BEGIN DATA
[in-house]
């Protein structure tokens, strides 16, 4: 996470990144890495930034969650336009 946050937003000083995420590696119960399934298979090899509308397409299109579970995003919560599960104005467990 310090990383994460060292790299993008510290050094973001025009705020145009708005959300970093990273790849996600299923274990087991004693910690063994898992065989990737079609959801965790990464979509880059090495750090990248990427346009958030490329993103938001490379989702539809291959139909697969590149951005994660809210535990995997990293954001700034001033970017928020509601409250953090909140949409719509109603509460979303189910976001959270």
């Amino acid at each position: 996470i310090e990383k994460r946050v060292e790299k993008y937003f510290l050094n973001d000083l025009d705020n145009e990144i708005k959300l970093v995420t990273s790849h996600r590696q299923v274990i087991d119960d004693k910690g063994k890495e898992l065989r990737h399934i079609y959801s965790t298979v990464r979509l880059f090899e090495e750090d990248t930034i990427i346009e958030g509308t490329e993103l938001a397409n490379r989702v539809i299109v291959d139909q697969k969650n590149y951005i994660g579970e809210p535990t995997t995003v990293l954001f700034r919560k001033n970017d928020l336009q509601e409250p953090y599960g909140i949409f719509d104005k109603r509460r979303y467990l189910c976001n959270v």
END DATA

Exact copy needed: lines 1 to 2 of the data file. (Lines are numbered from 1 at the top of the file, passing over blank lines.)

[in-house]
């Protein structure tokens, strides 16, 4: 996470990144890495930034969650336009 946050937003000083995420590696119960399934298979090899509308397409299109579970995003919560599960104005467990 310090990383994460060292790299993008510290050094973001025009705020145009708005959300970093990273790849996600299923274990087991004693910690063994898992065989990737079609959801965790990464979509880059090495750090990248990427346009958030490329993103938001490379989702539809291959139909697969590149951005994660809210535990995997990293954001700034001033970017928020509601409250953090909140949409719509109603509460979303189910976001959270």